The reserve was formally closed in 1924, with most residents removed to Lake Tyers Mission.
Five older people refused to move and continued living there until they died. James Wandin was the last
person born at Coranderrk Station, in 1933, in the home of his grandmother, Jemima Wandin.
Indigenous Presence in the Whitehorse District
For many thousands of years, the land now covered by the City of Whitehorse was occupied by the Wurundjeri-william
Clan. a name which means "people of the white gum tree".
The City of Whitehorse contains eight known archeological sites. There
is artefact scatter of remants of scree flakes once used in the tool making process along Gardiners Creek near Canterbury
Koorie men often mended or created hunting tools in
campsites alongside permsnent water supplies. Such sites are protected because they provide significant evidence of the way
the early Koories lived prior to European settlement.
The land arpund Gardiner's Ceek was an important part of the area in which
the Wurundjeri had a connection.
By the late 1860s, there was virtually no Aboriginal presence in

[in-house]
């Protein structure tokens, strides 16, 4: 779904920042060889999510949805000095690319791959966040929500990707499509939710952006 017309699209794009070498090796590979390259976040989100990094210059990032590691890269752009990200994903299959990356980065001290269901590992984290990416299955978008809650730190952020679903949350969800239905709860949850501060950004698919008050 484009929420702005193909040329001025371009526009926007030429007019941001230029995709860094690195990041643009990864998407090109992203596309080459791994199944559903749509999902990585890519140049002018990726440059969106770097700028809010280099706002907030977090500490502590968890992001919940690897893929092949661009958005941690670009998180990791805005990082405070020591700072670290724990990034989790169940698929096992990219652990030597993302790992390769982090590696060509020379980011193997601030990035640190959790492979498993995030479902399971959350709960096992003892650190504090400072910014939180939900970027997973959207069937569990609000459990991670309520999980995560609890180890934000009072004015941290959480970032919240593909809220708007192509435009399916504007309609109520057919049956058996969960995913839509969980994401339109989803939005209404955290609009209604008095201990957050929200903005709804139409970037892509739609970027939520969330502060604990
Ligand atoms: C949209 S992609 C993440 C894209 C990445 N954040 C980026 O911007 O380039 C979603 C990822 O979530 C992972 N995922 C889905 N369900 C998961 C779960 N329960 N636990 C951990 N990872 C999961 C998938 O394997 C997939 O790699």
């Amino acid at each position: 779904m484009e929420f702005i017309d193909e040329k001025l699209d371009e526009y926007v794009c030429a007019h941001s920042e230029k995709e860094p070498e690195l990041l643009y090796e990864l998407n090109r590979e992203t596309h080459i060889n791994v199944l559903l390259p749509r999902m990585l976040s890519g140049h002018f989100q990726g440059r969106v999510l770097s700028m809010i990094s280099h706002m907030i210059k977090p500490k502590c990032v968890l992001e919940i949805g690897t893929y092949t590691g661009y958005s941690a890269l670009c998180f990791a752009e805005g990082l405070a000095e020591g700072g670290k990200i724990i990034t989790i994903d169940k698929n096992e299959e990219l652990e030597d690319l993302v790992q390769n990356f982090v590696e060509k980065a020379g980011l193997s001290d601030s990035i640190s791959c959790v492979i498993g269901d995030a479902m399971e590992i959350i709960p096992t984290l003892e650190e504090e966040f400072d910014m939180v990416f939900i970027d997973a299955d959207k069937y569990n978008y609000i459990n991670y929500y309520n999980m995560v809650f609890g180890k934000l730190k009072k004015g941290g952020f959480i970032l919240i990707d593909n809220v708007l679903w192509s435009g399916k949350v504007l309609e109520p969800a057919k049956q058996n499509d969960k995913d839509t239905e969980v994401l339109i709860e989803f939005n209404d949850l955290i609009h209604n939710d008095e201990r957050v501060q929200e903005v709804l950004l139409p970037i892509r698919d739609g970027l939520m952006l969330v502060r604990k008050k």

ths district, as most of the indigenous population had been relocated to the Coranderrk Community near Healesvlile.
Prior to this, the area which became the Parish of Nunawading was
occupied by the Wurundjeri peoples,
As initial white settlement in the district didn't start until the 1860s,
there was little opportunity for direct interaction between the early squatters and the remaining
Little material evidence remains today of the Wujurunderi peoples in Whitehorse.
It is believed that the land along the present Damper (Gardiner's) Creek
was once used by the Wurundjeri.
Pound Bend (Warrandyte) Aboriginal Reserve.
bronze commemorative plaques on rocks were ceremonially unveiled by Wurundjeri Tribe Council Elders in March 2013. The plaques mark
the two eastern boundaries of the former Warrandyte Aboriginal Reserve on the north and south sides of the Yarra.
This project was initiated by Nillumbik Reconciliation Group in close association
with Reconciliation Manningham and the Wurundjeri Tribe Council, as a means of commemorating the last great corroboree of
the Kulin Nation which was held at Pound Bend in March 1852.